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Education in Coachella

Schools in California were desegregated by the 1960s, but deep-rooted racism persisted. School was a difficult, painful experience for Mexican children, especially those who spoke little English. Anglo teachers often held Mexican students in low regard. Teachers, school administrators, and fellow students often treated Spanish-speaking children with contempt and poverty created further obstacles for Mexican immigrants.

YolandaSocorro Gomez and Yolanda Esquivel, fellow Chicanas, began teaching in the Coachella Unified School District after graduating from California State University, San Bernardino. In Coachella, Yolanda witnessed her colleague Jane Coffey physically assault a Mexican boy and girl on separate occasions.

When Yolanda confronted Coffey, Coffey struck Yolanda in the chest, telling her, “who do you think you are?” Although the incident occurred in the presence of students, the school principal denied that the assault happened and refused Yolanda her right to file a complaint. The school district also suppressed two charges of molestation against the principal, Don Cochran.

Yolanda, Socorro, and fellow teachers Roman Koenig and Charles Marquez, organized with parents to address problems in the district. They formed the Community Coalition for Alternatives in Education (CCAE) to defend Mexican children against abuse in the school, and to advocate for bilingual education. The group raised the consciousness of the community, which resulted in walkouts on April 8, 1976 by students from Mecca Elementary, Dateland Middle School and Coachella Valley High School, who marched several miles to protest the physical abuse and child molestation.

protestCoachella Conflict Results

The student walkouts forced the district to acknowledge the concerns of the Community Coalition for Alternatives in Education. Jane Coffey chose to retire rather than face charges of misconduct. The district reassigned Don Cochran to a non­teaching position.

The Coachella Valley Unified School District reassigned Yolanda, Socorro, Roman Koenig, Charles Marquez, and Don Cochran to non-teaching duties, while district and union officials sorted out who was responsible for the walk-outs.

The district pursued revocation of their teaching certification, including Cochran's, while the local chapter of the teacher's union, the American Federation of Teachers (AFT), refused to offer them financial or legal support. Eventually, the state level union reversed the locals' decision and hired accomplished labor lawyer, Abraham Levi, to defend them. The American Civil Liberties Union (ACLU) contributed the assistance of one of their attorneys, Juan Rodríguez. Governor Jerry Brown also visited with Yolanda, Socorro and Coachella Valley Mexican American leaders and publicly campaigned on behalf of the teachers.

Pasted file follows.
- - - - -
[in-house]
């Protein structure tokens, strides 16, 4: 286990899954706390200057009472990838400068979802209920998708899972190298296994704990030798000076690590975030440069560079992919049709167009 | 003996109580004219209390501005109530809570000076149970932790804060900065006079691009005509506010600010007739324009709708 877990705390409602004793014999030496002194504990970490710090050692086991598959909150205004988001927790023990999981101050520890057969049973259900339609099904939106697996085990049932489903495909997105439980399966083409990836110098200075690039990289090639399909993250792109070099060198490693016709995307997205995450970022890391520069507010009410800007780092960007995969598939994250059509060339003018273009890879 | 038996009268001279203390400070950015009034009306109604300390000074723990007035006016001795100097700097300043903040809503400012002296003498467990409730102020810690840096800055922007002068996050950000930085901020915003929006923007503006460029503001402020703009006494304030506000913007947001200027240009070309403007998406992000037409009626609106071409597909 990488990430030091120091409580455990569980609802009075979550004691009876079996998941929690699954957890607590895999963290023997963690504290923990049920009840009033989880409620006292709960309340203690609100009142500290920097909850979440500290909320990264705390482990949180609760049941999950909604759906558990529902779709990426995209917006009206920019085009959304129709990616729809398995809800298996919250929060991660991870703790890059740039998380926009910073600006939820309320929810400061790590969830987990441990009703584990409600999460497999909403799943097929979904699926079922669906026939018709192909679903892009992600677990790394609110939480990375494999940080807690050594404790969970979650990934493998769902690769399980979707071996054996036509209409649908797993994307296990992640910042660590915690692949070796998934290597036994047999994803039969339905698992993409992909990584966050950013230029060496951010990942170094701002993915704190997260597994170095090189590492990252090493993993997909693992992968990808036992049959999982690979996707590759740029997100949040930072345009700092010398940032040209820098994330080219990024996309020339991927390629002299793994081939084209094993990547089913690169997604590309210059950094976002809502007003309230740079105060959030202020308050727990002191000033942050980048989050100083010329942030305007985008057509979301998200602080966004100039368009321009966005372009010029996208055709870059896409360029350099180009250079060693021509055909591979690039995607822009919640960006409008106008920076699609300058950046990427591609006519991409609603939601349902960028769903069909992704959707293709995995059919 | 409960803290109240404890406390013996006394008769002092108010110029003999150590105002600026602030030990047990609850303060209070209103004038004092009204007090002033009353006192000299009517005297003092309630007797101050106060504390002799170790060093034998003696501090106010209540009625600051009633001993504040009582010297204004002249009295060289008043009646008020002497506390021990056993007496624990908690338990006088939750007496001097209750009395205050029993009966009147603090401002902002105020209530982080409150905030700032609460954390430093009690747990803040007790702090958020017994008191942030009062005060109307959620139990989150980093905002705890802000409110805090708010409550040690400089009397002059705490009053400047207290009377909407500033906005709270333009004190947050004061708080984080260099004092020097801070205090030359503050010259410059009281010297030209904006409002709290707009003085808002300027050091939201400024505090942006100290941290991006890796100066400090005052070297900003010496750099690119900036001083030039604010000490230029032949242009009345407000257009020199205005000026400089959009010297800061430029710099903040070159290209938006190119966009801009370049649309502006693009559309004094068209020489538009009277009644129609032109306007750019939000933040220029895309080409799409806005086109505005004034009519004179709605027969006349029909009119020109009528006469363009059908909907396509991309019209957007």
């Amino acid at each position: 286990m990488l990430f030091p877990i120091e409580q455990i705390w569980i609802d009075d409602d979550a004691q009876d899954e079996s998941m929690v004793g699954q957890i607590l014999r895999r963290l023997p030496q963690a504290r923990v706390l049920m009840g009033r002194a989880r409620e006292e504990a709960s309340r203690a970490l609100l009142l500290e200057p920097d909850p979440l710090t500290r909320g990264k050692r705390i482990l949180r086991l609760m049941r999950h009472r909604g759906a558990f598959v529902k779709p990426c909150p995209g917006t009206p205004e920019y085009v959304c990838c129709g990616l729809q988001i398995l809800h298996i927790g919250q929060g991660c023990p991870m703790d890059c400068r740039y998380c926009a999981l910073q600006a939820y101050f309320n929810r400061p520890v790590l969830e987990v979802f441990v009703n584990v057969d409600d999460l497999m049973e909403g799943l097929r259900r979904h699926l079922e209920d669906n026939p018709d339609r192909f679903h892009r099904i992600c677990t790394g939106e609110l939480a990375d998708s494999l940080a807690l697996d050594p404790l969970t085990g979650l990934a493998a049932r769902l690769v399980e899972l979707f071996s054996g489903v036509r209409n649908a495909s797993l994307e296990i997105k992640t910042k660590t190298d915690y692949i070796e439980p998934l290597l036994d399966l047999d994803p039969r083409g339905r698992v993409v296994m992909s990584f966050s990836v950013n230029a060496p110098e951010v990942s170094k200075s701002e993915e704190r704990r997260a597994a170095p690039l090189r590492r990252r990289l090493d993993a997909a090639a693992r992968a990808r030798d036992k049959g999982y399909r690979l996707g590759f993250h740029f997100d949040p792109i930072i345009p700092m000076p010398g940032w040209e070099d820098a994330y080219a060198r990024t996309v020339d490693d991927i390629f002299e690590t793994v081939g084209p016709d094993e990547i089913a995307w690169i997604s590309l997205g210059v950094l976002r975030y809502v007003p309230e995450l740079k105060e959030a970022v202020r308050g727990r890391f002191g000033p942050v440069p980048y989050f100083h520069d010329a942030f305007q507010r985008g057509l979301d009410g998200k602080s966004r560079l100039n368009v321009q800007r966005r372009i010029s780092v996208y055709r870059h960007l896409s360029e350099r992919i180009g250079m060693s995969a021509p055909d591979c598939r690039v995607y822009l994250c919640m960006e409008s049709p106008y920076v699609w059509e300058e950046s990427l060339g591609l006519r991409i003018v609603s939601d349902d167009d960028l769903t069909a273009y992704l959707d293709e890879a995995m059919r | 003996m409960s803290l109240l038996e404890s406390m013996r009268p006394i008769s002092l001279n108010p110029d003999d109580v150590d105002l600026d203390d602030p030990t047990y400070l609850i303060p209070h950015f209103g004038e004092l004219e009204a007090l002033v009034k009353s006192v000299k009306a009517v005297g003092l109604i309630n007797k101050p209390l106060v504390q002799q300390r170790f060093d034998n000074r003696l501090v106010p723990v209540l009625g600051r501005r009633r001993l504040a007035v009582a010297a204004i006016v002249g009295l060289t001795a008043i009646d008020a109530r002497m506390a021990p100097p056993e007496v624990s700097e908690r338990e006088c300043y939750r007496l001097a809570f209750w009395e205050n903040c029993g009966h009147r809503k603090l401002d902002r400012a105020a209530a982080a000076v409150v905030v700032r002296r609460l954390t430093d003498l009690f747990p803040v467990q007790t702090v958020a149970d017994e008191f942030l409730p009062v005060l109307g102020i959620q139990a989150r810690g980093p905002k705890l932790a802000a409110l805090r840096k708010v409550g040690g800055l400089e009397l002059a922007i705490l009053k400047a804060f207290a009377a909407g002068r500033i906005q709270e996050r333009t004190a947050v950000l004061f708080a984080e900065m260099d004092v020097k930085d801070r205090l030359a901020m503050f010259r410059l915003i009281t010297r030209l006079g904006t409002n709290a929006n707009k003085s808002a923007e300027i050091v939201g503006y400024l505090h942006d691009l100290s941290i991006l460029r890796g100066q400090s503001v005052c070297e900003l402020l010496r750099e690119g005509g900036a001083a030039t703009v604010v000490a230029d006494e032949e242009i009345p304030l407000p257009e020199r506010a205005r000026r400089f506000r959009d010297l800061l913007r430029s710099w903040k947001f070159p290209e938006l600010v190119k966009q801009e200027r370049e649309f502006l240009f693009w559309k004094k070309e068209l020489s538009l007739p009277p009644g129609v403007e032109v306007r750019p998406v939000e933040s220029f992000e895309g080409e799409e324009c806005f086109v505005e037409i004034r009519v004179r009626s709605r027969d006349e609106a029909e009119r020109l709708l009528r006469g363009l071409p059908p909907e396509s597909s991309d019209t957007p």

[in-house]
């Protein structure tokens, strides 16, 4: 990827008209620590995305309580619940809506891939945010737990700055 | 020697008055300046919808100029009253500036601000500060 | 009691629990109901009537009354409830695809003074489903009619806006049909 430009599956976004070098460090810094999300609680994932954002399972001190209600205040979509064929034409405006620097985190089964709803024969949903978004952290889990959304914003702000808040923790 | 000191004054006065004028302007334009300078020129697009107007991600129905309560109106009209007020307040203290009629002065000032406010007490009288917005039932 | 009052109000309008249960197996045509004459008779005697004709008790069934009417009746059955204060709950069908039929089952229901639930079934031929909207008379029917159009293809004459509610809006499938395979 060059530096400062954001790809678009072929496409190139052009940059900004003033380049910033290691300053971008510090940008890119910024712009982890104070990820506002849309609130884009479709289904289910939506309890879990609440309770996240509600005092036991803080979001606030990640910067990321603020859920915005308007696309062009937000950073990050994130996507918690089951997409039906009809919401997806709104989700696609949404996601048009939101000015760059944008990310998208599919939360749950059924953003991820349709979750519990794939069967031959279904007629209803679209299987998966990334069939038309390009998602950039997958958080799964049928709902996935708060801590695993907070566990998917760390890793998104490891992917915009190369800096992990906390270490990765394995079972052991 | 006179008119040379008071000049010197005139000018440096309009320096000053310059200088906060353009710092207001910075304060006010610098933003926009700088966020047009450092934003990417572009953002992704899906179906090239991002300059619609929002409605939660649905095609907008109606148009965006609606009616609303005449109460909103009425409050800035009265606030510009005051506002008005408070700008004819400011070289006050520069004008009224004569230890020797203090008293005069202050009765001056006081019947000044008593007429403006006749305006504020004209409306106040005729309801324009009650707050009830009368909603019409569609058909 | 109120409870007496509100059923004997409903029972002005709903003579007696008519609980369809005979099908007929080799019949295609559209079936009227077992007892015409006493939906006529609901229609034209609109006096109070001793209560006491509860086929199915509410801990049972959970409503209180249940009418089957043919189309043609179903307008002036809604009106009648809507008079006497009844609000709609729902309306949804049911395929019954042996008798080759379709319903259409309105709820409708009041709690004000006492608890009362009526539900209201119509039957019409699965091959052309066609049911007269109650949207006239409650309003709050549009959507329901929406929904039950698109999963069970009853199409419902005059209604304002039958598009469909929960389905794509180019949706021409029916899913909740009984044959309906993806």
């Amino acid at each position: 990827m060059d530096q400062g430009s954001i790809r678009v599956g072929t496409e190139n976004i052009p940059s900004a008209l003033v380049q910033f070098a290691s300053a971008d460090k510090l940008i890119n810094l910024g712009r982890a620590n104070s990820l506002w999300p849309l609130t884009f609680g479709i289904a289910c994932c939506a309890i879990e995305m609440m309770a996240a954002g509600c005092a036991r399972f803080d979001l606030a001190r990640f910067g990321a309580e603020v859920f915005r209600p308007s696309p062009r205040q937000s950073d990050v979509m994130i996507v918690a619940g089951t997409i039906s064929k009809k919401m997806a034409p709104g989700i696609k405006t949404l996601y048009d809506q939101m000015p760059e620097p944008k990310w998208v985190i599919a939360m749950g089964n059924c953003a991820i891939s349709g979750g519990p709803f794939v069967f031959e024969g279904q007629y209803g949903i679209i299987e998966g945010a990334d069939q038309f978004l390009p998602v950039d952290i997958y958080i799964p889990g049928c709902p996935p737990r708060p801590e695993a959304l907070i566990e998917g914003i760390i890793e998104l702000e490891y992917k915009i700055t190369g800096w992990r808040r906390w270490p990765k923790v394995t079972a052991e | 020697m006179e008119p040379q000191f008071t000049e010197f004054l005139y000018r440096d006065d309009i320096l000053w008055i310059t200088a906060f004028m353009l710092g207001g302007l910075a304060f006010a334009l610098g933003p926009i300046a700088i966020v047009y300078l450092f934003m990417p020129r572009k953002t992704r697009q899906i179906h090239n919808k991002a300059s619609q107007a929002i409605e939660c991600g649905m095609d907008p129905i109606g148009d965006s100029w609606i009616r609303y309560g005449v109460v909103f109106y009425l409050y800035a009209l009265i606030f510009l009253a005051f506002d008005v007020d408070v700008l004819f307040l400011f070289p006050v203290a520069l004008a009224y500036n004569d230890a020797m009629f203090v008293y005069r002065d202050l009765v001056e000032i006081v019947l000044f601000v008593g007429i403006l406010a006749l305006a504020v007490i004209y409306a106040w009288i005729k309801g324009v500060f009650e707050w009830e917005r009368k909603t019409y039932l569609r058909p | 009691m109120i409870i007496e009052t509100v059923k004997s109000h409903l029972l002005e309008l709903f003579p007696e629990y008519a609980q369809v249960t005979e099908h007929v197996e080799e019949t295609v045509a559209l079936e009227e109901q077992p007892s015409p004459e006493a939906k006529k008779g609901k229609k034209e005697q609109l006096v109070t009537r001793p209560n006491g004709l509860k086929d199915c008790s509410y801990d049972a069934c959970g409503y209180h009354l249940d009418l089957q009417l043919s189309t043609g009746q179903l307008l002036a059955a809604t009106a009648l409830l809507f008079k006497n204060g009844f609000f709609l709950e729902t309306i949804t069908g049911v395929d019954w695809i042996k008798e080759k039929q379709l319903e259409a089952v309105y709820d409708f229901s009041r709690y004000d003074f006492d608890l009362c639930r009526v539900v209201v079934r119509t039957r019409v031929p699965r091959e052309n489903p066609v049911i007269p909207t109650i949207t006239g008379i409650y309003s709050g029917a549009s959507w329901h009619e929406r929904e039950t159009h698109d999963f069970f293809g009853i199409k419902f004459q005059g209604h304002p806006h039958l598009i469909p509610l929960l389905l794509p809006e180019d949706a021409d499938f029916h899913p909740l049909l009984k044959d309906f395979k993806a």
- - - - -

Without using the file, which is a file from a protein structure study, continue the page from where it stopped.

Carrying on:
In the end, all succeeded in retaining their credentials, though the events took a toll on all four. Charles Marquez returned to his native East Los Angeles never to return, while Roman Koenig engaged in binge drug-use and went into a deep depression. On February 1, 1980, he committed suicide, after allegedly murdering his wife, daughter, and family dog. Socorro was reassigned to a different school in Coachella but was never allowed to return to Thermal, Oasis, or Mecca schools where she grew up and many members of her family still lived.

Soon after the walk-outs, the Coachella Valley Unified School District begrudgingly implemented bilingual education in response to parent demand and the Supreme Court case, Lau v. Nichols in 1974. In Lau , the court concluded: "there is no equality of treatment merely by providing students with the same facilities, textbooks, teachers, and curriculum; for students who do not understand English are effectively foreclosed from any meaningful education." In 1981, the courts went further in Castañeda v. Pickard, by outlining requirements for programs appropriate for English Language Learners (ELL). boyProponents of bilingual education, including those in Coachella, interpreted these last two cases as the foundation for Two-way bilingual programs.

Two-way bilingual (or "dual language") schools distinguish themselves from schools employing transitional bilingual education (TBE) and English as a Second Language (ESL) curriculum by attempting to develop proficiency in two languages simultaneously among all students and by actively including native English speakers as part of the targeted student population. In dual immersion models, curriculum content for most or all topic areas is taught alternately in one language then the other.


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